January 6, 2023, Number 1

Download the full .pdf version here: TML Legislative Update Number 1

tml seeking applicants for new broadband advisory committee

The League is seeking applicants to serve on a new TML Broadband Advisory Committee that will be appointed by TML President David Rutledge, Mayor of Bridge City. With so much currently at stake in regard to unprecedented federal funding opportunities, new broadband maps being proposed by federal  agencies, and the possibility for harmful state preemption legislation to be filed in this area during the 2023 session, the new Committee will serve the vital function of interacting with League staff this session and perhaps beyond.

The proposed workload of the Committee will essentially be participation in weekly or bi-weekly conference/video calls during the upcoming session. On the calls, League staff will update the Committee on the latest broadband developments, and Committee members can inform staff about local broadband concerns and initiatives.  

City officials interested in applying for appointment should email Bennett Sandlin at exec@tml.org by Friday, January 20.  

Please include the following information in the application email: (1) name and city office/position; (2) particular concerns of your city regarding broadband (such as, but not limited to, the following: our city currently receives little or no broadband services; broadband isn’t adequately or equitably deployed throughout our city; our city wishes to engage in actual broadband projects to either provide city broadband or facilitate private broadband; our city has planned or is currently in the process of a public-private partnership to provide broadband services or facilities to our city; etc.); and (3) does the applicant have particular technical or legal subject matter knowledge in broadband. Specialized knowledge of broadband isn’t a prerequisite to serve, but it helps to know that information when trying to form a balanced committee.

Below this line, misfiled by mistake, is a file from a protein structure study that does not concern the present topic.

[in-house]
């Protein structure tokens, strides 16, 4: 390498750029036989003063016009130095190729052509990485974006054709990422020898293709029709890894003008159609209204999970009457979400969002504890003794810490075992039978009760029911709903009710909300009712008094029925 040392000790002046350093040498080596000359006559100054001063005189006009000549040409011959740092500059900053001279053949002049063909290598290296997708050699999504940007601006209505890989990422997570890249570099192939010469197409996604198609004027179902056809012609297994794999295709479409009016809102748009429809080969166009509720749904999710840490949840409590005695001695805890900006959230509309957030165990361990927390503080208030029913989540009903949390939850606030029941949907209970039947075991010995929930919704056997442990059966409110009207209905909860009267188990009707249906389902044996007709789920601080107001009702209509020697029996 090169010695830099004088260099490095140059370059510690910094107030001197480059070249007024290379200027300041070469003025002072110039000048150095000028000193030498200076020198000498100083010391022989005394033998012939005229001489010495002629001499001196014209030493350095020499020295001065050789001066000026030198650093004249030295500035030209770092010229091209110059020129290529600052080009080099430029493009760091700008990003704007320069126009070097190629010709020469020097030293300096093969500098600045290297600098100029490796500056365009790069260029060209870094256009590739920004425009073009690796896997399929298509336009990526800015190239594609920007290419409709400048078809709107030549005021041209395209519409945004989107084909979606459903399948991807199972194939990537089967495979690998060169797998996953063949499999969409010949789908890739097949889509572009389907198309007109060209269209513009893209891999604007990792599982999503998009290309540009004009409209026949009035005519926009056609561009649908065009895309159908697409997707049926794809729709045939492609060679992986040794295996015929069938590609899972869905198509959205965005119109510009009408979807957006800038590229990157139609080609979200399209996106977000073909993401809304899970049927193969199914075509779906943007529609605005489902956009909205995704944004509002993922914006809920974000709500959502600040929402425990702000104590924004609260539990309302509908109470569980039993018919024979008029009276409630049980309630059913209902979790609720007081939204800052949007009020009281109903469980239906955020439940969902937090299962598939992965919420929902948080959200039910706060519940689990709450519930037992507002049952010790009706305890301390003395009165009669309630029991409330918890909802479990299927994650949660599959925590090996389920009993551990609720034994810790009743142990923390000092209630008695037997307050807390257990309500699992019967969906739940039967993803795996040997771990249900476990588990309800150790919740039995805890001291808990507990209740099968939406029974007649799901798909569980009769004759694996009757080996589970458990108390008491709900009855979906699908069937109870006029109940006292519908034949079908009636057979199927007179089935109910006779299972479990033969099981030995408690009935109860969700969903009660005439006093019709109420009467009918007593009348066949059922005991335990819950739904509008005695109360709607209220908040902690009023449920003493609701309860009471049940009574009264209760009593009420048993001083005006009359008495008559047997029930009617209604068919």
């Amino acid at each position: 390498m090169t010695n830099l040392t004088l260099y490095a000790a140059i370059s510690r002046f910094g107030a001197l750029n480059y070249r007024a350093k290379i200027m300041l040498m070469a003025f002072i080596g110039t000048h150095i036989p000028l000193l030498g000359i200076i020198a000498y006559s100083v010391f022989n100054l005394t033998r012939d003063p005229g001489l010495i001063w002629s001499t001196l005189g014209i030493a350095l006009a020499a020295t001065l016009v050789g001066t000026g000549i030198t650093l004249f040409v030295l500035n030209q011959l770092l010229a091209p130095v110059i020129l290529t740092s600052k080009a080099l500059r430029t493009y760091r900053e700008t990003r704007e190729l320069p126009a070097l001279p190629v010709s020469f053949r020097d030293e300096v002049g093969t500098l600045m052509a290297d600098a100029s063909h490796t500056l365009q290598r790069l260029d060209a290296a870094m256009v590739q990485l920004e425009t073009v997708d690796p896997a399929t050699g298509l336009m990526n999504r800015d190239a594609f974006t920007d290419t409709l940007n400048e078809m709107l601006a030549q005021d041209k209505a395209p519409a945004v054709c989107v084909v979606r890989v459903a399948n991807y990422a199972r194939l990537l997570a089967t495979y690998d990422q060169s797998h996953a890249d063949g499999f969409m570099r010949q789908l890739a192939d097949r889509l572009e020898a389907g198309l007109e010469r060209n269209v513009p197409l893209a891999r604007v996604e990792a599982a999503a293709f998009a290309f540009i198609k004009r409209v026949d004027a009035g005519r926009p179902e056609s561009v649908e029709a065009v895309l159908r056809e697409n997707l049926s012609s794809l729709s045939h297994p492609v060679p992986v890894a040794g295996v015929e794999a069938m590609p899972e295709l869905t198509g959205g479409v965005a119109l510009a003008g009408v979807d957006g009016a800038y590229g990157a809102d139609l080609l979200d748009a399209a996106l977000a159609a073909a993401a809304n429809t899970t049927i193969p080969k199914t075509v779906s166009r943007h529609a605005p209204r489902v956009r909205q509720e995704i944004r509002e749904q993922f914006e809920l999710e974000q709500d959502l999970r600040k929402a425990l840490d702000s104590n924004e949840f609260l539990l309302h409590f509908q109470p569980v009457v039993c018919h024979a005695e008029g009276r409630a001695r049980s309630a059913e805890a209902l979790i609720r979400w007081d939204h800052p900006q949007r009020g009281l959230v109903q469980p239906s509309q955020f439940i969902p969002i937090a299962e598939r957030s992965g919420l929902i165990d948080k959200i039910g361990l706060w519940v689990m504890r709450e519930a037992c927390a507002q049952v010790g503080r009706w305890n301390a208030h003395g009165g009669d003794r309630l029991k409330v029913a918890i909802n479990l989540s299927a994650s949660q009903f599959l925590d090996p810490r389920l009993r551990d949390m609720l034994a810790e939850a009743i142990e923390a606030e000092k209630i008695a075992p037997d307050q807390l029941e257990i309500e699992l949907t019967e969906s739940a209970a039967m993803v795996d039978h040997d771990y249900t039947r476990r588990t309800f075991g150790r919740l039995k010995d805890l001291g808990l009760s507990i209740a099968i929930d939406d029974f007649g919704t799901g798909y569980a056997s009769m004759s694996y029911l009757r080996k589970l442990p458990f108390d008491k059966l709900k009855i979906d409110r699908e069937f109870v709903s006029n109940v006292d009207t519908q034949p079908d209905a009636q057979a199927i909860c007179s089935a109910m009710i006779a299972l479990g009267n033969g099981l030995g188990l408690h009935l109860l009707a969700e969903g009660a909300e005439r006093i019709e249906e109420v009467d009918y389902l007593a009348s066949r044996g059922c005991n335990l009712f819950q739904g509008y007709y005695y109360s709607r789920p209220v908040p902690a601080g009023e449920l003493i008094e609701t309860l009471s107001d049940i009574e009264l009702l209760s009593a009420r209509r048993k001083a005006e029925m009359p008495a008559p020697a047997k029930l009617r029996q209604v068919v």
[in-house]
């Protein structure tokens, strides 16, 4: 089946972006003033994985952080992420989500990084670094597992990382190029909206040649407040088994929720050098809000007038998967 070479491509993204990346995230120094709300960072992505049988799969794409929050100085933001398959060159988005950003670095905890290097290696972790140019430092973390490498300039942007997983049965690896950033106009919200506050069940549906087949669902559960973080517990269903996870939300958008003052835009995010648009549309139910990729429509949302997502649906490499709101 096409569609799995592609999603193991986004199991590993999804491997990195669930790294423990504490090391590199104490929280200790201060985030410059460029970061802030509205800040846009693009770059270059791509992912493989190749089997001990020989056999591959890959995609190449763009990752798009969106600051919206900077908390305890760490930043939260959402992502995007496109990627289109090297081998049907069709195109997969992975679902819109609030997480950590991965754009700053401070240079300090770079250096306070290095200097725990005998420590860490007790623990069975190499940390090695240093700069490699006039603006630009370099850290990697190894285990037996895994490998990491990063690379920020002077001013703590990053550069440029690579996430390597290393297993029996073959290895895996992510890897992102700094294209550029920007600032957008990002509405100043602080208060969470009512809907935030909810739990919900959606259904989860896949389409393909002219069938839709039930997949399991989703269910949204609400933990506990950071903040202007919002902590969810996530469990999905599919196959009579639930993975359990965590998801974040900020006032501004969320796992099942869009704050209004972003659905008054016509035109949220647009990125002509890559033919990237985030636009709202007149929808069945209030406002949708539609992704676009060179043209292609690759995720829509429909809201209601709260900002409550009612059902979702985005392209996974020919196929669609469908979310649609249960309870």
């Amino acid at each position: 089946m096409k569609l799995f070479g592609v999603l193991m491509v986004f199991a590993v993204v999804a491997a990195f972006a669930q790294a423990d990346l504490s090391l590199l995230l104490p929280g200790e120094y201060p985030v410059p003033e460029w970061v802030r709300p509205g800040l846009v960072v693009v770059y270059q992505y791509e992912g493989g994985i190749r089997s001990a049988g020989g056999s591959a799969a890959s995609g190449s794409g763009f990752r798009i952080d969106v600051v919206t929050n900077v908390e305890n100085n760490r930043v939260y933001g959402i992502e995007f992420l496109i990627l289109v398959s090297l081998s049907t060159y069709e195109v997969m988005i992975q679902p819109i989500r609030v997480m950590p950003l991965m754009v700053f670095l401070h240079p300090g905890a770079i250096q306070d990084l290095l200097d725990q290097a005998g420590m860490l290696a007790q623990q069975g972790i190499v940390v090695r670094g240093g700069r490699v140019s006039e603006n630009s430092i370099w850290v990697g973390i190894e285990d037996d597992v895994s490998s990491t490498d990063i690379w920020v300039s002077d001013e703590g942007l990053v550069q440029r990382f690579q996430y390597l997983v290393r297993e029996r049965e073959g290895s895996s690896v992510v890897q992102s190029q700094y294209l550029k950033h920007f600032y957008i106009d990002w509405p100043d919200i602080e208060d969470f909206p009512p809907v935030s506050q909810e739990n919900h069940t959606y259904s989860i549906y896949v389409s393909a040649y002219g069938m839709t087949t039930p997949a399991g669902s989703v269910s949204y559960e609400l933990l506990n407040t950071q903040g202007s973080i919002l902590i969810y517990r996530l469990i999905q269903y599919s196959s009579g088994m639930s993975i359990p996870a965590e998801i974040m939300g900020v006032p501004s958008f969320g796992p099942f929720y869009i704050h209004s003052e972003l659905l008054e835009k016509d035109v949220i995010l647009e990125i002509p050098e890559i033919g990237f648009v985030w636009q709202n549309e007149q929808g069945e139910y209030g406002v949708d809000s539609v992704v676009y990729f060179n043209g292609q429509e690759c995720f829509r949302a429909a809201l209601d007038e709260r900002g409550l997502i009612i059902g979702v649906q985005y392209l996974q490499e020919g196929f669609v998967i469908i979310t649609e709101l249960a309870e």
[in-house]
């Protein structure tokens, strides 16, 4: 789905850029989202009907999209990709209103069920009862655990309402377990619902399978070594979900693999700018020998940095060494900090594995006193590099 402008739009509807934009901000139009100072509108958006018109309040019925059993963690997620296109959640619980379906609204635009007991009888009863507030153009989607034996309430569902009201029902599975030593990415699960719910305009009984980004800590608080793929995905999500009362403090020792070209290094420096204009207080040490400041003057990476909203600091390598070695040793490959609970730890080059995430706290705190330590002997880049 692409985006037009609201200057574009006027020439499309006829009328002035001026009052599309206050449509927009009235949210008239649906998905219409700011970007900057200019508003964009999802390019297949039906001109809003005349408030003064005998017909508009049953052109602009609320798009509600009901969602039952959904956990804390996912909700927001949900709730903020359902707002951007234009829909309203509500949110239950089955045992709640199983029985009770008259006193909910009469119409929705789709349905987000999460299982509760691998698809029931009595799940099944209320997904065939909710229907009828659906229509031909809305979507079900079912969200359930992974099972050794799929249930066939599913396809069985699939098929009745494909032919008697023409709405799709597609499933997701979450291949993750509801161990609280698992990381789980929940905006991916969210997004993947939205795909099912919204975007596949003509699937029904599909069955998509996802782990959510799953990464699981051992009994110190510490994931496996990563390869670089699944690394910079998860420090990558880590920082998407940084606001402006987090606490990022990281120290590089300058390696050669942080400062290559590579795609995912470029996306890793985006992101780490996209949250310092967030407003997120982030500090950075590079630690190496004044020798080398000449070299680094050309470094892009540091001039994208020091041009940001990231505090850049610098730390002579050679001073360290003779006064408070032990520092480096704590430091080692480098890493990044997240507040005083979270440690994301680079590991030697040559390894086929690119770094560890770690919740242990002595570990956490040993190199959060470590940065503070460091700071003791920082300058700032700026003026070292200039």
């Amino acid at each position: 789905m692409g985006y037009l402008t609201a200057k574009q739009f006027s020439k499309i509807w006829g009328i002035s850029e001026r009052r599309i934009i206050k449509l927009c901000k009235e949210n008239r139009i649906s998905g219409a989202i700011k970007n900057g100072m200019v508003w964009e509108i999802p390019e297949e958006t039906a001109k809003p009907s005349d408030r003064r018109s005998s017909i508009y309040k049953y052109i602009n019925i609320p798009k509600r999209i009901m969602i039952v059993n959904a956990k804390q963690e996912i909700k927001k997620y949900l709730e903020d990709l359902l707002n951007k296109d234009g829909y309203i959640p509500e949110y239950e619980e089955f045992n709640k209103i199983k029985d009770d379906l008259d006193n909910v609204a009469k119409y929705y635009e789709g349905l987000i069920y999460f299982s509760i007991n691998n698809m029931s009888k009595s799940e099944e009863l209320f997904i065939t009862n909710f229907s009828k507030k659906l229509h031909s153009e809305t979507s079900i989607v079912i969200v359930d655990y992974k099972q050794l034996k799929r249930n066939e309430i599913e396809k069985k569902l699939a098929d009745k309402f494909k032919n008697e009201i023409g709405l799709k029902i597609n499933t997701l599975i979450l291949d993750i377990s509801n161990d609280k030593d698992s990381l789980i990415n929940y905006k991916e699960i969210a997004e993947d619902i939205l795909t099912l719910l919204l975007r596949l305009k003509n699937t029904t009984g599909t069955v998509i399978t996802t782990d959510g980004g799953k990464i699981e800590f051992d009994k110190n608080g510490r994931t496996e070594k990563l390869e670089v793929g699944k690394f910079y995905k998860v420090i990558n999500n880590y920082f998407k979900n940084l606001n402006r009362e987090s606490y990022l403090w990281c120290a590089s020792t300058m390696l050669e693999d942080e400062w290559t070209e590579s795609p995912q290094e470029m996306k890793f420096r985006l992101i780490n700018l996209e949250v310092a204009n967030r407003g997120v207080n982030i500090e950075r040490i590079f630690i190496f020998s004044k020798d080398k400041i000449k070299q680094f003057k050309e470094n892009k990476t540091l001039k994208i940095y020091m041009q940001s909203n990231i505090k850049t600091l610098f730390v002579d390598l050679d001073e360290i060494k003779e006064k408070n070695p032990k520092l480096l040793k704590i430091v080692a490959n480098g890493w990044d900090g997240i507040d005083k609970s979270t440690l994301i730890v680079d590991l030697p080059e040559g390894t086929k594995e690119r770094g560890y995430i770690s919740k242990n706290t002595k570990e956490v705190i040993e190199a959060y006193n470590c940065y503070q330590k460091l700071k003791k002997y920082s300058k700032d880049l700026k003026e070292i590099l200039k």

challenges to national broadband map due january 13

The Federal Communications Commission (FCC) released the National Broadband Map late last year. The deadline for cities to file challenges to the data is January 13. The map is the Commission’s Fabric dataset and will be the foundation for dispersing broadband funds in the Infrastructure Investment and Jobs Act. Information on how to file challenges can be found on the comptroller’s website or the FCC website

The map displays where fixed and mobile internet services are available across the United States as of June 30, 2022. The individual points on the map mark the buildings or structures such as a home, apartment building, or small business building, where internet service is, or could be, available.

Texas Comptroller Hegar asked the FCC to extend the deadline to March 14, however the FCC has not responded to the request. The League will keep the membership updated on any changes to the deadline.  

senate and house interim reports include city-related recommendations

Prior to each legislative session, Senate and House committees submit their interim reports in response to the charges they were tasked with studying during the intervening months between sessions. These interim reports include recommendations for actions on different policy proposals for the upcoming legislative session. 

The League previously reported on the Senate charges here and House charges here

Many committees have released their reports with recommendations that impact Texas cities. Interested city officials can view the reports by clicking on each committee, below.

Senate Committee on Local Government
Senate Committee on Finance
Senate Committee on Health and Human Services
Senate Committee on Water, Agriculture, and Rural Affairs
House Committee on Business & Industry
House Committee on County Affairs
House Committee on International Relations and Economic Development
House Committee on State Affairs
House Committee on Transportation
House Committee on Urban Affairs

tml files shot clock comments with attorney general

The League recently filed comments on House Bill 3167, more commonly known as the development “Shot Clock” legislation. This past November, the House Committee on Resolutions Calendars of the Texas House of Representatives requested an opinion from the Texas attorney general regarding several aspects of H.B. 3167, including specifically asking the attorney general which local development applications fall under the shot clock. TML filed responsive comments to the request. The comments: (1) focus on the practical hurdles H.B. 3167 introduced, which may not be obvious to individuals unfamiliar with the day-to-day workings of local government; (2) discuss some of the strategies cities have employed to comply in good faith with the bill; and (3) argue that improper application of the bill broadly across the development process could potentially result in the shot clock swallowing the entire development process. A copy of TML’s comments is available here.